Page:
Does Your Food Contain Fake Ingredients?

Does Your Food Contain Fake Ingredients?
This content is not available due to your privacy preferences.
Update your settings here to see it.

Fake ingredients, deceptive labeling, cheaper food substitutes—sounds like something you'd expect from a fast food meal, right? Turns out, you could encounter food fraud with many of the everyday items you toss into your grocery cart.

That's because inferior—and sometimes unhealthy—ingredients in our food has reached an all-time high, according to researchers at the U.S. Pharmacopeial Convention (USP). In the last two years, the USP added nearly 800 items to their food fraud database. Everything from lemon juice to olive oil to seafood could be a big phony, based on their findings.

So what exactly is food fraud?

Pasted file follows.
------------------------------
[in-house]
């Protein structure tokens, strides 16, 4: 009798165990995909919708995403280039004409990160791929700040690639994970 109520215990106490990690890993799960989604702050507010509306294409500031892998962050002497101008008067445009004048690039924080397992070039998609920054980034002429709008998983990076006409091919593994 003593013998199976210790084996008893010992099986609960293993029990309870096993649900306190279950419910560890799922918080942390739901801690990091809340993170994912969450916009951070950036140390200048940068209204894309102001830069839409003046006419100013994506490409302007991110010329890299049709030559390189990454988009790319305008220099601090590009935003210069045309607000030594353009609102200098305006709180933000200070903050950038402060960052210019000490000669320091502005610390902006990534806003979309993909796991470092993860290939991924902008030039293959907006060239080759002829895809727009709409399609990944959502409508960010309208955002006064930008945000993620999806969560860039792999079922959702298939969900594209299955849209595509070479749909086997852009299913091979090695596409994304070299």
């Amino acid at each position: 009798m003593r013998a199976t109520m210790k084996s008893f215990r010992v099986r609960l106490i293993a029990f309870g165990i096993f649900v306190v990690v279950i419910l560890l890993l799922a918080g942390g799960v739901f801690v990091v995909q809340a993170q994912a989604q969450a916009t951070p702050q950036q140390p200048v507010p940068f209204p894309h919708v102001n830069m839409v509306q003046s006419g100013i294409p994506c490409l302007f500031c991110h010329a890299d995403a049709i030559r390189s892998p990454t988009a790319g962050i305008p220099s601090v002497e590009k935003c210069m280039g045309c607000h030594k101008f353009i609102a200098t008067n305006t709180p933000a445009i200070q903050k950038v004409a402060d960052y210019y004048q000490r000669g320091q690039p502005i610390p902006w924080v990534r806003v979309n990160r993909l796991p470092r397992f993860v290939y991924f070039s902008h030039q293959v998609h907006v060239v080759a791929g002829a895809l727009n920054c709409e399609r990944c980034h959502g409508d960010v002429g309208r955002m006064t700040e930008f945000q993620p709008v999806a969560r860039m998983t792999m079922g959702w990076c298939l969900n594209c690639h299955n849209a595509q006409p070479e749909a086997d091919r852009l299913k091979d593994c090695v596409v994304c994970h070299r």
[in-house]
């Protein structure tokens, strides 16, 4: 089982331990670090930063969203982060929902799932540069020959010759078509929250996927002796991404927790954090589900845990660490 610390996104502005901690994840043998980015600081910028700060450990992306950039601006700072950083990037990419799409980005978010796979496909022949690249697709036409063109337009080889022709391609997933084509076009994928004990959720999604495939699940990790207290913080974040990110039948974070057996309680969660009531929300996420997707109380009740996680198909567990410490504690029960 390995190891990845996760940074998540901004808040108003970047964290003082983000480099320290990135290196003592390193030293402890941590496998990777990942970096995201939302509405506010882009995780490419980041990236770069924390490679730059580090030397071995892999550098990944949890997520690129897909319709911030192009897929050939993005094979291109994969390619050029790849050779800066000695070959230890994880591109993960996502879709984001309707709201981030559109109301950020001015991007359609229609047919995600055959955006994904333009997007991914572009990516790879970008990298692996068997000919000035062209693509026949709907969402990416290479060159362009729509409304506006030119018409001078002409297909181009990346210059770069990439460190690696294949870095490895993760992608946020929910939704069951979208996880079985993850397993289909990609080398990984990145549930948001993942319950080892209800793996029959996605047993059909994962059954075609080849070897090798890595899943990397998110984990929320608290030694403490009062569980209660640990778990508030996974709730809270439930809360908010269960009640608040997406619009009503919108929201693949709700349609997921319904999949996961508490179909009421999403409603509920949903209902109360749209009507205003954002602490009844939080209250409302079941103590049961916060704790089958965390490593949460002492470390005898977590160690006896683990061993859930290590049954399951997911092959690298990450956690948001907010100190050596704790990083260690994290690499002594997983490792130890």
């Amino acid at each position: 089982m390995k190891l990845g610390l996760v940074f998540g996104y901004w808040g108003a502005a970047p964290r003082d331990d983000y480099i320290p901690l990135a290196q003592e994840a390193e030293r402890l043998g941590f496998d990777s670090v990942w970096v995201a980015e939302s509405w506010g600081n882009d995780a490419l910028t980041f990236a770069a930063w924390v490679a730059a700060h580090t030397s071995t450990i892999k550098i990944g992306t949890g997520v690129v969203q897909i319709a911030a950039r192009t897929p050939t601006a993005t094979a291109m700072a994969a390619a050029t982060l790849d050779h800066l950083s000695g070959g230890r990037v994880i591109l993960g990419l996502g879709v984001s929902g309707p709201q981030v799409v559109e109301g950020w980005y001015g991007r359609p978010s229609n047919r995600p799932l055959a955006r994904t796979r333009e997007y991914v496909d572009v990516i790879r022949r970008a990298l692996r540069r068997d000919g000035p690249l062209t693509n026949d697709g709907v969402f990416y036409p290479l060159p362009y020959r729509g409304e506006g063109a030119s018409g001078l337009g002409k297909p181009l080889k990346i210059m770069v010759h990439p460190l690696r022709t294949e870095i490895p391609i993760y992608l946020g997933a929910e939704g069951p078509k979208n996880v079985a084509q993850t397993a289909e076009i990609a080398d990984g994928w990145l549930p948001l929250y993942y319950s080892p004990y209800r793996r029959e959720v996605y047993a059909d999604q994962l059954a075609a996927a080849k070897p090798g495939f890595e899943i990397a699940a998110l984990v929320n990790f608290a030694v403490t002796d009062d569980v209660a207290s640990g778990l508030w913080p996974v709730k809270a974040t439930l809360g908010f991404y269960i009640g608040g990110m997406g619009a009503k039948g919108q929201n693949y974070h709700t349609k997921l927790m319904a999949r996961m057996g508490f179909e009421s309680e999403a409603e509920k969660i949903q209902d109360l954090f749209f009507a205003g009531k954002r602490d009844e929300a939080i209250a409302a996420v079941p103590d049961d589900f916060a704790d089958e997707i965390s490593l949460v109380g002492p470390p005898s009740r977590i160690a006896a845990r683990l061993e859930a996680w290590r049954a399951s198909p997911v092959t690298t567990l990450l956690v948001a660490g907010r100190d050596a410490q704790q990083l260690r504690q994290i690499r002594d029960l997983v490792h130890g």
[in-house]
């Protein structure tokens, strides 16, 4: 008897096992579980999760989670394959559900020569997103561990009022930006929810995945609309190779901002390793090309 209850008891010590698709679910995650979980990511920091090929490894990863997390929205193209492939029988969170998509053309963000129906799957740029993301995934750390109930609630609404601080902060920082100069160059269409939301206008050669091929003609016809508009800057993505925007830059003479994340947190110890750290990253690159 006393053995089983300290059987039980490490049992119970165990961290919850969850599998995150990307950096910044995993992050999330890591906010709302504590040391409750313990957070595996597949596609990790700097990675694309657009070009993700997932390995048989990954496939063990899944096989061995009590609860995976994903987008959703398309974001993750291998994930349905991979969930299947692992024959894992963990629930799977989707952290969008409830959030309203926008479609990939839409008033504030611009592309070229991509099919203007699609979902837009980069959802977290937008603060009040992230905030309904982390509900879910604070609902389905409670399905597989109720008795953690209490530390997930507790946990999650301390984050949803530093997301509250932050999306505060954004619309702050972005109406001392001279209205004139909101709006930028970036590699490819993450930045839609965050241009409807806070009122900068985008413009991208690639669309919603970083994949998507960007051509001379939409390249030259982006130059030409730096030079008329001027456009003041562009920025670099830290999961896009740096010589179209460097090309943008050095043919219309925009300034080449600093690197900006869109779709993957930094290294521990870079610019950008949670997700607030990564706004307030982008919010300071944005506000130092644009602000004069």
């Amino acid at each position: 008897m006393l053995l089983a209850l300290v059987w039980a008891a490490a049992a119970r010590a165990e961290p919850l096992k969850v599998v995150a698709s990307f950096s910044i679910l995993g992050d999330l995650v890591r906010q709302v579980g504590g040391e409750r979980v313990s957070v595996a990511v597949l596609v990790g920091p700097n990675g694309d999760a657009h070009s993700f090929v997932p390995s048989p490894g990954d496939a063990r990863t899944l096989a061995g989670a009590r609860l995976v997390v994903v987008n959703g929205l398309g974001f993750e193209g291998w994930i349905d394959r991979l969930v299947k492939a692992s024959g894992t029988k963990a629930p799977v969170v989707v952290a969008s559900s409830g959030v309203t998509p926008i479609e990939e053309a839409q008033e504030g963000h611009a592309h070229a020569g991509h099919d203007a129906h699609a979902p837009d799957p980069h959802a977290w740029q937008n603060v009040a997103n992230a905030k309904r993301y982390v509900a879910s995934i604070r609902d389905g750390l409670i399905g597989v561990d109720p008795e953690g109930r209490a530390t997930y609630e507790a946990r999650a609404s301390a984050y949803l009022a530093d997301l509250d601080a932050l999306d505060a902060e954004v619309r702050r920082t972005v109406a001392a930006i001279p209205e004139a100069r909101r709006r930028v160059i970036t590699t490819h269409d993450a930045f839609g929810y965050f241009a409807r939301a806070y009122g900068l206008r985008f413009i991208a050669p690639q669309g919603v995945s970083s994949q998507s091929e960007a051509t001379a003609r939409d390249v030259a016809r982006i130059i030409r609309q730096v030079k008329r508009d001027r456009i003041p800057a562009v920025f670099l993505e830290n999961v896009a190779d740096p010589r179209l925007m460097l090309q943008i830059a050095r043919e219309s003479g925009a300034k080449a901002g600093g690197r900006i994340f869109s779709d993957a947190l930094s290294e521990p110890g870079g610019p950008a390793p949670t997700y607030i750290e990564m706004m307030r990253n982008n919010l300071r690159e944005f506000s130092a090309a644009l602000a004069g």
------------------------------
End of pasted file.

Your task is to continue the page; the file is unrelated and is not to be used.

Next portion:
"It's defined as the dilution or substitution of a food ingredient without the knowledge of the purchaser, typically for economic gain by the manufacturer, so one does not get the quality or quantity that they think they are getting," explains Markus Lipp, Ph.D., senior director for Food Standards at the USP.

In other words, it's false advertising at its finest.

To make sure you're not fooled by food fraud, check out the information on the slideshow above!

The Psychology of Food Advertising
Natural Relief for Upset Stomachs
Are You Getting the Right Kind of Greens?